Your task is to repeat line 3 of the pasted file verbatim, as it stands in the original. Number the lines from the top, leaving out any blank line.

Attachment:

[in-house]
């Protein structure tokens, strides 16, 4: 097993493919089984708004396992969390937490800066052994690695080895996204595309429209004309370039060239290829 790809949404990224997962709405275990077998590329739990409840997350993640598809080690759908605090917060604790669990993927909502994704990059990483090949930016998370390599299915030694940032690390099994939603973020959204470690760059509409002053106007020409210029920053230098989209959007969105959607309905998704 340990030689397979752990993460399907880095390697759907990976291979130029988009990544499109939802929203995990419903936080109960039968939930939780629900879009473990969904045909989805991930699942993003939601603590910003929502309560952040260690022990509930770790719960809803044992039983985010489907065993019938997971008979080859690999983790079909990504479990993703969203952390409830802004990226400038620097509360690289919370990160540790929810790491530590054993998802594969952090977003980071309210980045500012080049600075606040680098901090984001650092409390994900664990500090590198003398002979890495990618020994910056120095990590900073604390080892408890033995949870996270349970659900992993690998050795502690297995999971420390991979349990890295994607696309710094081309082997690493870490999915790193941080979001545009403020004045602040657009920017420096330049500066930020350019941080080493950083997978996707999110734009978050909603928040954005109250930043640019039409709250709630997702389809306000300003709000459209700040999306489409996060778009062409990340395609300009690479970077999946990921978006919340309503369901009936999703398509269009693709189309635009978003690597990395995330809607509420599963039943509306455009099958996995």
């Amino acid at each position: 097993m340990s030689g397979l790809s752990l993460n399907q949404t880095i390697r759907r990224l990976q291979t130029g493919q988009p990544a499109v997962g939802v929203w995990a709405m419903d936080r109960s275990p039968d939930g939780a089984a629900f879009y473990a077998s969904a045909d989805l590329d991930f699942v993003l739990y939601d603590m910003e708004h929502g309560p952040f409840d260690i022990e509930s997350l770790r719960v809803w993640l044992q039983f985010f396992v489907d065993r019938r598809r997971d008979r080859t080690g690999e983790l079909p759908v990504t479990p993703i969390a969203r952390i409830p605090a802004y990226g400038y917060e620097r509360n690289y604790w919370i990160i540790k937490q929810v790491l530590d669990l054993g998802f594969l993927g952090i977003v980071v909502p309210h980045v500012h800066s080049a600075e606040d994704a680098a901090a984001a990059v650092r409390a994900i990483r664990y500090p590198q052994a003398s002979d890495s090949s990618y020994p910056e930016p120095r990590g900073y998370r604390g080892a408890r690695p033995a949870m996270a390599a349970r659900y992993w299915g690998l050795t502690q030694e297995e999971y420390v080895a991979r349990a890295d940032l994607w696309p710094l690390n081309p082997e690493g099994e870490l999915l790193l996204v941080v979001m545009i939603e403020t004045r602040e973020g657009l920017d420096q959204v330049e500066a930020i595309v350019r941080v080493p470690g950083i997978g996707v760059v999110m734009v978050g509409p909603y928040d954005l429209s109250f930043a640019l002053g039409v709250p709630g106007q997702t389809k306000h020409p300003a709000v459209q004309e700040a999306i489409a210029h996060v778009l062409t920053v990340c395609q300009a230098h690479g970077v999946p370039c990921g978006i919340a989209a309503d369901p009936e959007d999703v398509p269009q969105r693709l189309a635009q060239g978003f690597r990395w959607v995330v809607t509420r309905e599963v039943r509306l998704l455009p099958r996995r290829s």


């Amino acid at each position: 097993m340990s030689g397979l790809s752990l993460n399907q949404t880095i390697r759907r990224l990976q291979t130029g493919q988009p990544a499109v997962g939802v929203w995990a709405m419903d936080r109960s275990p039968d939930g939780a089984a629900f879009y473990a077998s969904a045909d989805l590329d991930f699942v993003l739990y939601d603590m910003e708004h929502g309560p952040f409840d260690i022990e509930s997350l770790r719960v809803w993640l044992q039983f985010f396992v489907d065993r019938r598809r997971d008979r080859t080690g690999e983790l079909p759908v990504t479990p993703i969390a969203r952390i409830p605090a802004y990226g400038y917060e620097r509360n690289y604790w919370i990160i540790k937490q929810v790491l530590d669990l054993g998802f594969l993927g952090i977003v980071v909502p309210h980045v500012h800066s080049a600075e606040d994704a680098a901090a984001a990059v650092r409390a994900i990483r664990y500090p590198q052994a003398s002979d890495s090949s990618y020994p910056e930016p120095r990590g900073y998370r604390g080892a408890r690695p033995a949870m996270a390599a349970r659900y992993w299915g690998l050795t502690q030694e297995e999971y420390v080895a991979r349990a890295d940032l994607w696309p710094l690390n081309p082997e690493g099994e870490l999915l790193l996204v941080v979001m545009i939603e403020t004045r602040e973020g657009l920017d420096q959204v330049e500066a930020i595309v350019r941080v080493p470690g950083i997978g996707v760059v999110m734009v978050g509409p909603y928040d954005l429209s109250f930043a640019l002053g039409v709250p709630g106007q997702t389809k306000h020409p300003a709000v459209q004309e700040a999306i489409a210029h996060v778009l062409t920053v990340c395609q300009a230098h690479g970077v999946p370039c990921g978006i919340a989209a309503d369901p009936e959007d999703v398509p269009q969105r693709l189309a635009q060239g978003f690597r990395w959607v995330v809607t509420r309905e599963v039943r509306l998704l455009p099958r996995r290829s």